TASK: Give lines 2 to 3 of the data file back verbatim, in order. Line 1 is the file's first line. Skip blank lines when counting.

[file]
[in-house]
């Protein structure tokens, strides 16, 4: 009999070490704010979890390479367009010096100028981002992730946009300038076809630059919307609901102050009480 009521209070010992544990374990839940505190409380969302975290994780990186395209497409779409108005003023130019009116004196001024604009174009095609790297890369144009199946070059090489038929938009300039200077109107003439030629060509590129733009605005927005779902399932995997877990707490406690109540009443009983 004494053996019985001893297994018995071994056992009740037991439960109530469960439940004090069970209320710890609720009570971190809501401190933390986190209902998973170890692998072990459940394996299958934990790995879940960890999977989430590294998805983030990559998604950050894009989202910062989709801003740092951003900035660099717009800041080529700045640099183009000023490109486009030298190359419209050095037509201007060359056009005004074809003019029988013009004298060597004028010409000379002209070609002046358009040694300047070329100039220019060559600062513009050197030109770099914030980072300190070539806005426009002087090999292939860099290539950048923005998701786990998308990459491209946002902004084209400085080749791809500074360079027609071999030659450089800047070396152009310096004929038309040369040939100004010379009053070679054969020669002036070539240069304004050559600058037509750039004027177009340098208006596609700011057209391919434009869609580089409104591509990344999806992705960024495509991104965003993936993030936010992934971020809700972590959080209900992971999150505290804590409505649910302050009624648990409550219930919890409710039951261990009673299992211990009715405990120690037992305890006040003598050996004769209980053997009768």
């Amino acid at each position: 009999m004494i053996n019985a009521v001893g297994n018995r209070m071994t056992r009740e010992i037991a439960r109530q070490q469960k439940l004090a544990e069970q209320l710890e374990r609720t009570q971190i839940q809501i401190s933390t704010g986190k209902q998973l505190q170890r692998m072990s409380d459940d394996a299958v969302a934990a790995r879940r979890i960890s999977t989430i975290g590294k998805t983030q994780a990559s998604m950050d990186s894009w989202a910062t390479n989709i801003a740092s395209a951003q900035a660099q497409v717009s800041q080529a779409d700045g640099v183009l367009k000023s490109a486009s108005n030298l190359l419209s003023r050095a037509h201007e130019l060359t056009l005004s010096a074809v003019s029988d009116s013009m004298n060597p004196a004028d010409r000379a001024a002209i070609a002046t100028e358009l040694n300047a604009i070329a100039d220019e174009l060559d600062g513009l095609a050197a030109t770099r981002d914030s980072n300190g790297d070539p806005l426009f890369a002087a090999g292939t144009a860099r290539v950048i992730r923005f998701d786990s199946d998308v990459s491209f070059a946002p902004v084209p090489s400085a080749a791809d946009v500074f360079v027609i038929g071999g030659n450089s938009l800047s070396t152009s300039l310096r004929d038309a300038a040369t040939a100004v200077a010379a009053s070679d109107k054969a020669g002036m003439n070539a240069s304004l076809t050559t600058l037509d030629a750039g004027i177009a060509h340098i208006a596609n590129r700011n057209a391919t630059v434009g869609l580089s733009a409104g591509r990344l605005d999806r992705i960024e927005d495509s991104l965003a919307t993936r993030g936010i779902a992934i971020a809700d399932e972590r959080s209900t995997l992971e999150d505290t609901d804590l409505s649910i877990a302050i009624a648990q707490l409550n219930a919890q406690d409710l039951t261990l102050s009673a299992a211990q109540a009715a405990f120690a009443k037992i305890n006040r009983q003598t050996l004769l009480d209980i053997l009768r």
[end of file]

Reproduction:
């Protein structure tokens, strides 16, 4: 009999070490704010979890390479367009010096100028981002992730946009300038076809630059919307609901102050009480 009521209070010992544990374990839940505190409380969302975290994780990186395209497409779409108005003023130019009116004196001024604009174009095609790297890369144009199946070059090489038929938009300039200077109107003439030629060509590129733009605005927005779902399932995997877990707490406690109540009443009983 004494053996019985001893297994018995071994056992009740037991439960109530469960439940004090069970209320710890609720009570971190809501401190933390986190209902998973170890692998072990459940394996299958934990790995879940960890999977989430590294998805983030990559998604950050894009989202910062989709801003740092951003900035660099717009800041080529700045640099183009000023490109486009030298190359419209050095037509201007060359056009005004074809003019029988013009004298060597004028010409000379002209070609002046358009040694300047070329100039220019060559600062513009050197030109770099914030980072300190070539806005426009002087090999292939860099290539950048923005998701786990998308990459491209946002902004084209400085080749791809500074360079027609071999030659450089800047070396152009310096004929038309040369040939100004010379009053070679054969020669002036070539240069304004050559600058037509750039004027177009340098208006596609700011057209391919434009869609580089409104591509990344999806992705960024495509991104965003993936993030936010992934971020809700972590959080209900992971999150505290804590409505649910302050009624648990409550219930919890409710039951261990009673299992211990009715405990120690037992305890006040003598050996004769209980053997009768």
């Amino acid at each position: 009999m004494i053996n019985a009521v001893g297994n018995r209070m071994t056992r009740e010992i037991a439960r109530q070490q469960k439940l004090a544990e069970q209320l710890e374990r609720t009570q971190i839940q809501i401190s933390t704010g986190k209902q998973l505190q170890r692998m072990s409380d459940d394996a299958v969302a934990a790995r879940r979890i960890s999977t989430i975290g590294k998805t983030q994780a990559s998604m950050d990186s894009w989202a910062t390479n989709i801003a740092s395209a951003q900035a660099q497409v717009s800041q080529a779409d700045g640099v183009l367009k000023s490109a486009s108005n030298l190359l419209s003023r050095a037509h201007e130019l060359t056009l005004s010096a074809v003019s029988d009116s013009m004298n060597p004196a004028d010409r000379a001024a002209i070609a002046t100028e358009l040694n300047a604009i070329a100039d220019e174009l060559d600062g513009l095609a050197a030109t770099r981002d914030s980072n300190g790297d070539p806005l426009f890369a002087a090999g292939t144009a860099r290539v950048i992730r923005f998701d786990s199946d998308v990459s491209f070059a946002p902004v084209p090489s400085a080749a791809d946009v500074f360079v027609i038929g071999g030659n450089s938009l800047s070396t152009s300039l310096r004929d038309a300038a040369t040939a100004v200077a010379a009053s070679d109107k054969a020669g002036m003439n070539a240069s304004l076809t050559t600058l037509d030629a750039g004027i177009a060509h340098i208006a596609n590129r700011n057209a391919t630059v434009g869609l580089s733009a409104g591509r990344l605005d999806r992705i960024e927005d495509s991104l965003a919307t993936r993030g936010i779902a992934i971020a809700d399932e972590r959080s209900t995997l992971e999150d505290t609901d804590l409505s649910i877990a302050i009624a648990q707490l409550n219930a919890q406690d409710l039951t261990l102050s009673a299992a211990q109540a009715a405990f120690a009443k037992i305890n006040r009983q003598t050996l004769l009480d209980i053997l009768r």